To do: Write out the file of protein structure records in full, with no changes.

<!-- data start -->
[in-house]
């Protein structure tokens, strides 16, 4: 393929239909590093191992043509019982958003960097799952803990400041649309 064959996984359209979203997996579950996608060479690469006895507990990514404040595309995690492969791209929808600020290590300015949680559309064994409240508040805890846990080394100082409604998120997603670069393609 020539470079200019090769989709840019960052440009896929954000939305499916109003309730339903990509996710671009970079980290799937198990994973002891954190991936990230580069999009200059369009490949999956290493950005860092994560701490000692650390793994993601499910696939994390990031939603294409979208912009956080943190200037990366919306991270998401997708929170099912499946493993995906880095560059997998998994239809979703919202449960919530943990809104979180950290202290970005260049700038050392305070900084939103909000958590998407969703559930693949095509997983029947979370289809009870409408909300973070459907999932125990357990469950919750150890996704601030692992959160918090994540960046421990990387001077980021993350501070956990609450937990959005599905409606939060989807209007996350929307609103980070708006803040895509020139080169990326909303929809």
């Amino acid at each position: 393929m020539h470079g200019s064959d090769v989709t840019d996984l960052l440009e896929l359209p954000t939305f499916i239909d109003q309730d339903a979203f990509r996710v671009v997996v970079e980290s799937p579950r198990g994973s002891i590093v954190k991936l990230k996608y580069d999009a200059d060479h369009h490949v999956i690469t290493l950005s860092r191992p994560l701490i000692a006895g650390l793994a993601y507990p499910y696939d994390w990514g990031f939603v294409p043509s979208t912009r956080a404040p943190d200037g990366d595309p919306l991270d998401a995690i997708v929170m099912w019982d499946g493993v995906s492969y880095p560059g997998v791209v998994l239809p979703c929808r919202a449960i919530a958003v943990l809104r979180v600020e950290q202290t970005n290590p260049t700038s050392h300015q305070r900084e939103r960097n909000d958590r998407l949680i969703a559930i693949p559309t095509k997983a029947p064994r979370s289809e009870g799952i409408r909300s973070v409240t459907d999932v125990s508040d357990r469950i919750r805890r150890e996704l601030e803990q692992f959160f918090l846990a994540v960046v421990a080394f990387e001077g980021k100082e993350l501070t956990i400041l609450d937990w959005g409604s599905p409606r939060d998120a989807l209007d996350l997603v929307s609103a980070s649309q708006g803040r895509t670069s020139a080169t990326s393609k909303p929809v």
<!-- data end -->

[in-house]
């Protein structure tokens, strides 16, 4: 393929239909590093191992043509019982958003960097799952803990400041649309 064959996984359209979203997996579950996608060479690469006895507990990514404040595309995690492969791209929808600020290590300015949680559309064994409240508040805890846990080394100082409604998120997603670069393609 020539470079200019090769989709840019960052440009896929954000939305499916109003309730339903990509996710671009970079980290799937198990994973002891954190991936990230580069999009200059369009490949999956290493950005860092994560701490000692650390793994993601499910696939994390990031939603294409979208912009956080943190200037990366919306991270998401997708929170099912499946493993995906880095560059997998998994239809979703919202449960919530943990809104979180950290202290970005260049700038050392305070900084939103909000958590998407969703559930693949095509997983029947979370289809009870409408909300973070459907999932125990357990469950919750150890996704601030692992959160918090994540960046421990990387001077980021993350501070956990609450937990959005599905409606939060989807209007996350929307609103980070708006803040895509020139080169990326909303929809």
């Amino acid at each position: 393929m020539h470079g200019s064959d090769v989709t840019d996984l960052l440009e896929l359209p954000t939305f499916i239909d109003q309730d339903a979203f990509r996710v671009v997996v970079e980290s799937p579950r198990g994973s002891i590093v954190k991936l990230k996608y580069d999009a200059d060479h369009h490949v999956i690469t290493l950005s860092r191992p994560l701490i000692a006895g650390l793994a993601y507990p499910y696939d994390w990514g990031f939603v294409p043509s979208t912009r956080a404040p943190d200037g990366d595309p919306l991270d998401a995690i997708v929170m099912w019982d499946g493993v995906s492969y880095p560059g997998v791209v998994l239809p979703c929808r919202a449960i919530a958003v943990l809104r979180v600020e950290q202290t970005n290590p260049t700038s050392h300015q305070r900084e939103r960097n909000d958590r998407l949680i969703a559930i693949p559309t095509k997983a029947p064994r979370s289809e009870g799952i409408r909300s973070v409240t459907d999932v125990s508040d357990r469950i919750r805890r150890e996704l601030e803990q692992f959160f918090l846990a994540v960046v421990a080394f990387e001077g980021k100082e993350l501070t956990i400041l609450d937990w959005g409604s599905p409606r939060d998120a989807l209007d996350l997603v929307s609103a980070s649309q708006g803040r895509t670069s020139a080169t990326s393609k909303p929809v």